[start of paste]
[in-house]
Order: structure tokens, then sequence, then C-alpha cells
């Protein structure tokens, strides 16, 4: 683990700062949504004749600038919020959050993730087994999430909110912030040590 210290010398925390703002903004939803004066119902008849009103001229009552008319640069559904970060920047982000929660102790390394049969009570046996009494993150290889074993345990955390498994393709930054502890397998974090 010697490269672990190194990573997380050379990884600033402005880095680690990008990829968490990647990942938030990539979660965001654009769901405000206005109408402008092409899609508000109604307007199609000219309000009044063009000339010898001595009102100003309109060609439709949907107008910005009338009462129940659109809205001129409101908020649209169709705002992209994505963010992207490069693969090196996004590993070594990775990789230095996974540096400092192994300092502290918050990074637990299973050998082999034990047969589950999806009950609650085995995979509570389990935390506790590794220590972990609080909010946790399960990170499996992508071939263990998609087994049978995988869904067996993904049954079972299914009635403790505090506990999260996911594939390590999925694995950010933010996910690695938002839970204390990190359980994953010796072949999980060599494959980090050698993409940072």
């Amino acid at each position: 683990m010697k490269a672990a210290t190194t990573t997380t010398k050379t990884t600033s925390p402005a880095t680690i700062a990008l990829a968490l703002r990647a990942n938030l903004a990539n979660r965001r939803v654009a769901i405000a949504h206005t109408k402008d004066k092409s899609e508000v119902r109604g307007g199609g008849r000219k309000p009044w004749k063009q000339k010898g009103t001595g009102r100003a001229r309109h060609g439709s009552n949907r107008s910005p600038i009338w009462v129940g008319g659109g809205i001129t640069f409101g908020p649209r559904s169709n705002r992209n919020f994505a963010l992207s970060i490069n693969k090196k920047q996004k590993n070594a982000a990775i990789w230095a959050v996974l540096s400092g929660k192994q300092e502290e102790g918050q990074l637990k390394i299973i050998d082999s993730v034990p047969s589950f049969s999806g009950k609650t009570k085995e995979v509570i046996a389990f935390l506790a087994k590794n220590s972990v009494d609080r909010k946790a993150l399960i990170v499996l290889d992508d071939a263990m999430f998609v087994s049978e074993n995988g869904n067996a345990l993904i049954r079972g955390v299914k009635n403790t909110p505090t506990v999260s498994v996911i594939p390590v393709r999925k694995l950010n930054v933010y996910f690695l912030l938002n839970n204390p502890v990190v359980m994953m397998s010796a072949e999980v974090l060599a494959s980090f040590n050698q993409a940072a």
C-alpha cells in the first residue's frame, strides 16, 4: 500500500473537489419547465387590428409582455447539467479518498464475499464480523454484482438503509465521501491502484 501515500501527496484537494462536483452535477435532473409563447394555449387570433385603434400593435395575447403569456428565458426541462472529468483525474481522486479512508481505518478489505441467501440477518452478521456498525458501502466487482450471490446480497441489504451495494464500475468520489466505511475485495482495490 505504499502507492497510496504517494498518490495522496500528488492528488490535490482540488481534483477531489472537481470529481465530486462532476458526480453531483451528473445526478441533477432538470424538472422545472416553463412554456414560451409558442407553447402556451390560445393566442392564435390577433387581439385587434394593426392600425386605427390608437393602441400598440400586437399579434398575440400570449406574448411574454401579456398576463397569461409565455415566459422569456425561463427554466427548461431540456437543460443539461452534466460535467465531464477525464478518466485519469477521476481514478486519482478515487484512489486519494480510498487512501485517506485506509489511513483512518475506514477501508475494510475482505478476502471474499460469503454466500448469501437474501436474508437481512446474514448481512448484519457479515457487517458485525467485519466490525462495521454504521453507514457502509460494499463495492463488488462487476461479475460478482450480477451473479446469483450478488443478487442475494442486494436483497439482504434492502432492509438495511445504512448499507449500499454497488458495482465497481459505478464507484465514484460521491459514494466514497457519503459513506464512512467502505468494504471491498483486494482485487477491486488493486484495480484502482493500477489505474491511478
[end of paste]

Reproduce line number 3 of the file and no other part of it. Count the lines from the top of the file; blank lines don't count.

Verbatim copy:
């Protein structure tokens, strides 16, 4: 683990700062949504004749600038919020959050993730087994999430909110912030040590 210290010398925390703002903004939803004066119902008849009103001229009552008319640069559904970060920047982000929660102790390394049969009570046996009494993150290889074993345990955390498994393709930054502890397998974090 010697490269672990190194990573997380050379990884600033402005880095680690990008990829968490990647990942938030990539979660965001654009769901405000206005109408402008092409899609508000109604307007199609000219309000009044063009000339010898001595009102100003309109060609439709949907107008910005009338009462129940659109809205001129409101908020649209169709705002992209994505963010992207490069693969090196996004590993070594990775990789230095996974540096400092192994300092502290918050990074637990299973050998082999034990047969589950999806009950609650085995995979509570389990935390506790590794220590972990609080909010946790399960990170499996992508071939263990998609087994049978995988869904067996993904049954079972299914009635403790505090506990999260996911594939390590999925694995950010933010996910690695938002839970204390990190359980994953010796072949999980060599494959980090050698993409940072």